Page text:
BPM: How did you choose the genre you write in? Have you considered writing in another genre?
I chose to write exclusively for children and young adults because I’m an activist and I want to contribute to closing the diversity gap in the publishing industry. I think it would be cool to write for adults, but I don’t feel it’s urgent right now.
BPM: Tell us about your most recent work for young readers. Available on Nook and Kindle?
Nandi’s Unexpected Gift is my pride and joy. It’s a down-home Florida story, filled with motherhood, sisterhood, and overall girl power! It’s a book that’s great for all children as its primary themes deal with cultivating inner beauty, humility, and personal power -things no child should live without. It’s currently available on Amazon in hardcover, paperback, and Kindle. I also have signed copies available through my website, http://www.amakuma.net
BPM: Give us some insight into your main characters or the speakers. What makes each one so special?
Nandi is the star of the show and she has a lot of spunk. She’s an extremely lovable child who has a natural wonder about the world around her. She’s the definition of a free spirit, but not even she can escape society’s obsession with physical beauty. In the story, she learns to how to hold on to herself with the help of her friends (who are more focused than she is) and her family. Her older sister Vanessa is the cool teen she aspires to be like, and her mother and grandmother offer sage wisdom and love. And each character is a reflection of Southern beauty.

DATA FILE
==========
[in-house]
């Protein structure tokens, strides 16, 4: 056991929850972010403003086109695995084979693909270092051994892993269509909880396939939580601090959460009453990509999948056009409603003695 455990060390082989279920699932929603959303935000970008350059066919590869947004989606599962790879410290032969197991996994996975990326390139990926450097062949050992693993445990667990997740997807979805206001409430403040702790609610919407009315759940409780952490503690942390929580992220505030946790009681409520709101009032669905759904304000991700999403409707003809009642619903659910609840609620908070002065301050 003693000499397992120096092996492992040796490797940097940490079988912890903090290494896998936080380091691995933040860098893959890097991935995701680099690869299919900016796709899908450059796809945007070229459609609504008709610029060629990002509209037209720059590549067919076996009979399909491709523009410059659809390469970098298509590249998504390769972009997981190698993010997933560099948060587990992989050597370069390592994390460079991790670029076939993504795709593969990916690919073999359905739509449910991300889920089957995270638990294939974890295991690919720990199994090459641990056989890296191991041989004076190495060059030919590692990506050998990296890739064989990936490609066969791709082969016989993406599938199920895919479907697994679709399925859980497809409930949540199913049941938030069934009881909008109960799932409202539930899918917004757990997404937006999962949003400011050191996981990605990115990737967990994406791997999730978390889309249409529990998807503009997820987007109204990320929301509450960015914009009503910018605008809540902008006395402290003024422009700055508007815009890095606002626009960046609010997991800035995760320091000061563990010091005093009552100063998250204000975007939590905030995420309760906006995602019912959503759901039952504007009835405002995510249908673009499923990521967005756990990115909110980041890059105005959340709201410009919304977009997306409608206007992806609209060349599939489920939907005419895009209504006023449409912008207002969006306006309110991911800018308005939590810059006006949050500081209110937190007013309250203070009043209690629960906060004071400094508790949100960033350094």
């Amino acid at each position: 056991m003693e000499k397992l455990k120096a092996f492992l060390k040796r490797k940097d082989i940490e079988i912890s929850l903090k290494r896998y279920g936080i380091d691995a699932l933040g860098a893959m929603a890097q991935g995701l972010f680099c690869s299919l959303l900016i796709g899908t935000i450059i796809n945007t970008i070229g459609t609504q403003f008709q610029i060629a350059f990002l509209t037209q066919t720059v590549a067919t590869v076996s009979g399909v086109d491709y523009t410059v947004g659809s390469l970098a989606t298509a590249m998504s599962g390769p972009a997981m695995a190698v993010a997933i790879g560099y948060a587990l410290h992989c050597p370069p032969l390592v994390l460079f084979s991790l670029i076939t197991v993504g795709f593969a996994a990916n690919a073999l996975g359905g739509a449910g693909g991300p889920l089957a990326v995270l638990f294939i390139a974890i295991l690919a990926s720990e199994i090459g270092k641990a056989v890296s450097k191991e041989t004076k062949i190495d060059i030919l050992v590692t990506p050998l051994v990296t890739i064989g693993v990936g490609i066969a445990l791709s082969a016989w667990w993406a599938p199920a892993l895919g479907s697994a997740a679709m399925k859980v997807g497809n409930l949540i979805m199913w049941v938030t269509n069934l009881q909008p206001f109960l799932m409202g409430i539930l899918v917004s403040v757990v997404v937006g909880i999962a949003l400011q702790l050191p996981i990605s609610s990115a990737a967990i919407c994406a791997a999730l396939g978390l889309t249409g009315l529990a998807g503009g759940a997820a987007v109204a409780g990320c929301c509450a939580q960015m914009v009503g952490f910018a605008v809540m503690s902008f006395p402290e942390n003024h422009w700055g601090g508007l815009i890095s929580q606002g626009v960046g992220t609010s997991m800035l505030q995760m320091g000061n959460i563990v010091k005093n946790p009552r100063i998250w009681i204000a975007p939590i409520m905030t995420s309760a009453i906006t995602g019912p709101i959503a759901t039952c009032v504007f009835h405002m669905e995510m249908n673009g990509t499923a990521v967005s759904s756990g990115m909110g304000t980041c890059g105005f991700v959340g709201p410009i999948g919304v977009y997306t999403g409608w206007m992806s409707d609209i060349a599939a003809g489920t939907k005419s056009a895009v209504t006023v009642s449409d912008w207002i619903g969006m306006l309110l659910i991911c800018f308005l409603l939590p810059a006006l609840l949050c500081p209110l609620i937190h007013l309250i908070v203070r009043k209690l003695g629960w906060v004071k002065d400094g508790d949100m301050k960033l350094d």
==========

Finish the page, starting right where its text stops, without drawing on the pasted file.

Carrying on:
BPM: What was your hardest scene to write, the opening or the close?
I revised the closing scene about a trillion times! It was difficult to write the close because I wanted to be sure the story was good to the last drop. It was also my final opportunity to hammer out the moral of the story.
BPM: Share one specific point in your book that resonated with your present journey.
As a woman, I constantly have to remind myself that I am beautiful inside and out. I have to accept my flaws and uniqueness and live out loud. That’s what Nandi had to learn, and it’s what I have to re-learn over and over again in my own life.
BPM: Is there a specific place/space/state that you find inspiration in?
Florida, baby! I’m a 5th generation Floridian on both sides. I was born near Eatonville in Orlando, FL., and I feel at home in this state, from Miami to Tallahassee. Like Zora Neale Hurston, I see so much beauty here and there’s so much to write about.
BPM: Are there certain characters you would like to go back to, or is there a theme or idea you’d love to work with?
I’d like to flesh out Nandi’s father more in the next book. I want to explore the beauty of the father/daughter relationship because I didn’t do that in Nandi’s Unexpected Gift. That’s an entirely new terrain that I think readers will enjoy.
BPM: Do you want each book to stand on its own or do you prefer to write series?